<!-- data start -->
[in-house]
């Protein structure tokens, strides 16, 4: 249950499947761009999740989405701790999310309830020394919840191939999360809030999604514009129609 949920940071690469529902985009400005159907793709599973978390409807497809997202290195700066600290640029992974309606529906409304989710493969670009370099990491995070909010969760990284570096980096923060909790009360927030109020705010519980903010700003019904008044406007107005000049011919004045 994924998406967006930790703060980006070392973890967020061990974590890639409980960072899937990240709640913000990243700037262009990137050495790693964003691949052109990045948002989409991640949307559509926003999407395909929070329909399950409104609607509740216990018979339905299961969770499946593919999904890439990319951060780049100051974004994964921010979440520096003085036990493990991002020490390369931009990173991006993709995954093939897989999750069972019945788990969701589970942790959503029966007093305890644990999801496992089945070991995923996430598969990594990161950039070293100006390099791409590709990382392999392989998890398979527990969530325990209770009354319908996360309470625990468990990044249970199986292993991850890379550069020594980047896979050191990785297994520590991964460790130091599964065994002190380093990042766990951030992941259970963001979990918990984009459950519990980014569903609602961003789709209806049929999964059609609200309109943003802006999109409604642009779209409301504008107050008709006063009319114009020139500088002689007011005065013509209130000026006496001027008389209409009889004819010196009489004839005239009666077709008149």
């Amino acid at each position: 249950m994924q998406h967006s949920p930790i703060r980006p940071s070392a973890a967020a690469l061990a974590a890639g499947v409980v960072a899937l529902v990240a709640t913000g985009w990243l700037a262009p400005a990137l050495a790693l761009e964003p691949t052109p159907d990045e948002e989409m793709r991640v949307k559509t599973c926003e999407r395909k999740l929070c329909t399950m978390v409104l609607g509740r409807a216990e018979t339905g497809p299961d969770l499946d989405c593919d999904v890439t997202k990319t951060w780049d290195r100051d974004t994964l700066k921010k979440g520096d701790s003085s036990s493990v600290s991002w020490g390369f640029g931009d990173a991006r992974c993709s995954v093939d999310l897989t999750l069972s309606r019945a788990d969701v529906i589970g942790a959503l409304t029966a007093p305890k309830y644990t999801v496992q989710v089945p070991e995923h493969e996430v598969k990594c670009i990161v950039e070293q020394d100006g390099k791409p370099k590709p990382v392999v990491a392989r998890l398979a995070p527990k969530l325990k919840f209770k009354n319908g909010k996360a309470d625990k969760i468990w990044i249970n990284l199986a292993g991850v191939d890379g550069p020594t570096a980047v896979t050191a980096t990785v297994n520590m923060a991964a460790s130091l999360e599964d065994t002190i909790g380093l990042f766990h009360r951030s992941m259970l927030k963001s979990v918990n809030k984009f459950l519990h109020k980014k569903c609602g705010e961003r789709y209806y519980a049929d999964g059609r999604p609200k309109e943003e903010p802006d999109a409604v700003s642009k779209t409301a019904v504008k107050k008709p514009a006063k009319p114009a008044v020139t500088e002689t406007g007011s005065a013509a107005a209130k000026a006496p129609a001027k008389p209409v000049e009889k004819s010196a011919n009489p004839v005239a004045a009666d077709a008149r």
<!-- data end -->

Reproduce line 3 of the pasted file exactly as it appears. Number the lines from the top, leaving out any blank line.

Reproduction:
């Amino acid at each position: 249950m994924q998406h967006s949920p930790i703060r980006p940071s070392a973890a967020a690469l061990a974590a890639g499947v409980v960072a899937l529902v990240a709640t913000g985009w990243l700037a262009p400005a990137l050495a790693l761009e964003p691949t052109p159907d990045e948002e989409m793709r991640v949307k559509t599973c926003e999407r395909k999740l929070c329909t399950m978390v409104l609607g509740r409807a216990e018979t339905g497809p299961d969770l499946d989405c593919d999904v890439t997202k990319t951060w780049d290195r100051d974004t994964l700066k921010k979440g520096d701790s003085s036990s493990v600290s991002w020490g390369f640029g931009d990173a991006r992974c993709s995954v093939d999310l897989t999750l069972s309606r019945a788990d969701v529906i589970g942790a959503l409304t029966a007093p305890k309830y644990t999801v496992q989710v089945p070991e995923h493969e996430v598969k990594c670009i990161v950039e070293q020394d100006g390099k791409p370099k590709p990382v392999v990491a392989r998890l398979a995070p527990k969530l325990k919840f209770k009354n319908g909010k996360a309470d625990k969760i468990w990044i249970n990284l199986a292993g991850v191939d890379g550069p020594t570096a980047v896979t050191a980096t990785v297994n520590m923060a991964a460790s130091l999360e599964d065994t002190i909790g380093l990042f766990h009360r951030s992941m259970l927030k963001s979990v918990n809030k984009f459950l519990h109020k980014k569903c609602g705010e961003r789709y209806y519980a049929d999964g059609r999604p609200k309109e943003e903010p802006d999109a409604v700003s642009k779209t409301a019904v504008k107050k008709p514009a006063k009319p114009a008044v020139t500088e002689t406007g007011s005065a013509a107005a209130k000026a006496p129609a001027k008389p209409v000049e009889k004819s010196a011919n009489p004839v005239a004045a009666d077709a008149r």